Union claims Coalition cut to public service would hit regions

Funding cut: The union for public servants said a Coalition promise to cut $3.3 billion from the federal public service would hurt its ability to respond to disasters. Photo by Ray Sizer

On the eve of polling day, the union for Australian public servants has claimed the Coalition’s planned $3.3 billion in cuts to the federal public service will cost regional communities 750 jobs.

The Coalition announced on Wednesday, May 18 the multi-billion dollar cut, if re-elected, to help pay for its election promises.

The Community and Public Sector Union has said those cuts are likely to have a major impact in regional areas.

“The cuts announced this week are on top of the last (Federal) budget’s 9.4 per cent cut in Services Australia jobs, which will have a disproportionate impact on APS regional employment,” CPSU national secretary Melissa Donnelly said.

“The latest cuts will cost regional communities 750 jobs and rip nearly $170m out of regional economies in lost wages over four years.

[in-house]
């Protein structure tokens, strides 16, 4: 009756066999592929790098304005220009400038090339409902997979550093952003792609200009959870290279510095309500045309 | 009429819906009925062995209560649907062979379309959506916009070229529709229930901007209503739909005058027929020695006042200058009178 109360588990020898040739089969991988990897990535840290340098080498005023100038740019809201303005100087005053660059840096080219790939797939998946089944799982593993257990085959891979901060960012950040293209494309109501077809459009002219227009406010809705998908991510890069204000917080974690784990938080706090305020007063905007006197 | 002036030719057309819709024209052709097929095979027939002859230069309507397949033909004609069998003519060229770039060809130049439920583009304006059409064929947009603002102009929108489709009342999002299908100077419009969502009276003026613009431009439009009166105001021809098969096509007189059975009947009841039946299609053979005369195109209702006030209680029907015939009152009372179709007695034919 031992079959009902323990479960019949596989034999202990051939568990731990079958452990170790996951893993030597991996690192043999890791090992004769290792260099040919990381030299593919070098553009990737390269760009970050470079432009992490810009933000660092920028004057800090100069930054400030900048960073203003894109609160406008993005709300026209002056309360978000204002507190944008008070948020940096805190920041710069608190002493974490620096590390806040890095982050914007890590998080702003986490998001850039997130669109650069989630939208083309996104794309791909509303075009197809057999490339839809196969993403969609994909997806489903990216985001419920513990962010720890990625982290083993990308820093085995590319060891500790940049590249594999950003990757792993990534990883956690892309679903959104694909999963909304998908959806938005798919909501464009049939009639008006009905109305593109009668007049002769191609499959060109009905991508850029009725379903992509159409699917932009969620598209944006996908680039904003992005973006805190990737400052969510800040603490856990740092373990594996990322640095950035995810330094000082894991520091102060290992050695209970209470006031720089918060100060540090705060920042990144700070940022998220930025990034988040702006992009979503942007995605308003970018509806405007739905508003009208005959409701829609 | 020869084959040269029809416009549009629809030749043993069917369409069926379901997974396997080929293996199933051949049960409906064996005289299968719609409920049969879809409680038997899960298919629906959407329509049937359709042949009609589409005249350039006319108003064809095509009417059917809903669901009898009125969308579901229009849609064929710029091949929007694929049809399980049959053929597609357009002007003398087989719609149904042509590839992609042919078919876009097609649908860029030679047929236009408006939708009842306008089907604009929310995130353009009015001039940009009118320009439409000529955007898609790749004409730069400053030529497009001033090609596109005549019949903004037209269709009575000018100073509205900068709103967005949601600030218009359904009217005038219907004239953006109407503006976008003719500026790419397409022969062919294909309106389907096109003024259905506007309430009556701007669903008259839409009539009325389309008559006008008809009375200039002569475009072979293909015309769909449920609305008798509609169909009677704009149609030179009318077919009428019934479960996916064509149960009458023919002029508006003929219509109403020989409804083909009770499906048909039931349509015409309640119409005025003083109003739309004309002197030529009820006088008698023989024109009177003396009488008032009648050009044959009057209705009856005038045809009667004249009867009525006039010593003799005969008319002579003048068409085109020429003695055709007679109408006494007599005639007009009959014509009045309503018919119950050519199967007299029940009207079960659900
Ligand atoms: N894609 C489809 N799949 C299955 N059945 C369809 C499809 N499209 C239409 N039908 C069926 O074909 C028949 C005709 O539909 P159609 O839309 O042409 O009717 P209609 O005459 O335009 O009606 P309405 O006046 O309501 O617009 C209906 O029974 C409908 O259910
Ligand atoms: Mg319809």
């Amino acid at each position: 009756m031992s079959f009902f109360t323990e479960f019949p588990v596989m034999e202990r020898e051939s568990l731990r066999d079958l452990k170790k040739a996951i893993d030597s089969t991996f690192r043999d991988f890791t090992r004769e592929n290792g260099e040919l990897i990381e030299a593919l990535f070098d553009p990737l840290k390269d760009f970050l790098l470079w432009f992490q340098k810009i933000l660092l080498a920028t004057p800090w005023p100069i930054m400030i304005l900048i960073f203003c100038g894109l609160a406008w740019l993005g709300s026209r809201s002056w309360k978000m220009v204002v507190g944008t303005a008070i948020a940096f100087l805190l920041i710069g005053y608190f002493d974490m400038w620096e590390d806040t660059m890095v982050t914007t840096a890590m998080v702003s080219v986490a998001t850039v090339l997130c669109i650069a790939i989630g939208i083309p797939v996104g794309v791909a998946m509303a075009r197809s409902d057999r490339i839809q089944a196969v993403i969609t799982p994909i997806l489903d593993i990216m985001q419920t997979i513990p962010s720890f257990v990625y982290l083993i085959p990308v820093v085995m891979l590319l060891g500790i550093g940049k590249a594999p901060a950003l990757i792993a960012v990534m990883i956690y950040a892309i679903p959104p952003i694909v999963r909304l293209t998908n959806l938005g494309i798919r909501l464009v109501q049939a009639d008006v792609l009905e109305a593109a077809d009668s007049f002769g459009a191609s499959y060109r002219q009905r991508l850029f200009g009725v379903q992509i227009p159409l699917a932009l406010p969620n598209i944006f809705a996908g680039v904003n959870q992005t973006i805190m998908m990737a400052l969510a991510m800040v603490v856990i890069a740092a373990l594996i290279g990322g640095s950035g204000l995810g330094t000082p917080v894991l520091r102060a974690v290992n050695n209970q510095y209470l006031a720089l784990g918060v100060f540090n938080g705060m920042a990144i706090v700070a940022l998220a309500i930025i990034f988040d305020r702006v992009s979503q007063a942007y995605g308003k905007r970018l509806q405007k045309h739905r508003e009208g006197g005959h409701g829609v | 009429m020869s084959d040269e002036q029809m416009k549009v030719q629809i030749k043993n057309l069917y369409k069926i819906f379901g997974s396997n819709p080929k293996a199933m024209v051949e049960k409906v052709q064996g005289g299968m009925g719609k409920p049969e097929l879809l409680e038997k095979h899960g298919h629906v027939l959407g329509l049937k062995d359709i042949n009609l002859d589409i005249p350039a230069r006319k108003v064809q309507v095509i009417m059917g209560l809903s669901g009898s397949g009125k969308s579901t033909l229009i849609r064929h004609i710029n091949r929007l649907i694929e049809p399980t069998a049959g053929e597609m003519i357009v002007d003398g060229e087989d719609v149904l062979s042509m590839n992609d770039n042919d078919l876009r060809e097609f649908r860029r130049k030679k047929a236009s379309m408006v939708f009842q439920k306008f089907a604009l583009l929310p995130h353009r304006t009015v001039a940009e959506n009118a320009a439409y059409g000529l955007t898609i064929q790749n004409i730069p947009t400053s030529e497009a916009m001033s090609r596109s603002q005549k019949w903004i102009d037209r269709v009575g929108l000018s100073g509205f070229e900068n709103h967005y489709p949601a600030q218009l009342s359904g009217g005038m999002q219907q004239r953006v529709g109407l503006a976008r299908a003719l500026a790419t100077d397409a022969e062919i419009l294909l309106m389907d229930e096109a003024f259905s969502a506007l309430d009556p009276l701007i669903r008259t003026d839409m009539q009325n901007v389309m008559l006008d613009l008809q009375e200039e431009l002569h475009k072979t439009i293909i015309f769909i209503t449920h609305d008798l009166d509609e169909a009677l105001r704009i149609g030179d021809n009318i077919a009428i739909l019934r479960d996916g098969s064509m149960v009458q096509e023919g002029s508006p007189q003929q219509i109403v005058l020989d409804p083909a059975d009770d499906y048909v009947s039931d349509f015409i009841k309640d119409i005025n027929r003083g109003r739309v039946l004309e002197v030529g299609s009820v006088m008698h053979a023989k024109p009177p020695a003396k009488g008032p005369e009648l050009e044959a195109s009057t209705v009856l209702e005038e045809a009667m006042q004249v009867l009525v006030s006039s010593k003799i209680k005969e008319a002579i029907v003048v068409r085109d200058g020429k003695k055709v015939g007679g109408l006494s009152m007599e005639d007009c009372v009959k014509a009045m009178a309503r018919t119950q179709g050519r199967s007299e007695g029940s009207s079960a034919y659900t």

“That is $170m being pulled out of local businesses, and that will have wider flow-on effects to the private sector. When so many businesses are struggling, the last thing they need is millions of dollars ripped out of their local economy.”

Across the Greater Shepparton local government area in 2021, the most recent data available, 102 Australian public servants were employed by the Federal Government.

The CPSU said the Coalition has talked about decentralising public service jobs into regional areas, but its track record, since coming to office in 2013, is the opposite, with 623 regional jobs cut.

“The regional communities devastated by floods and fires, and impacted by the pandemic, know that the Federal Government has been late and slow to help,” Ms Donnelly said.

“And they know that they need a public service with more capacity to help in tough times.”

The Coalition has promised that its “efficiency dividend” will not see essential services cut.

Prime Minister Scott Morrison said the move is a “sensible, practical measure that’s been responsibly applied”.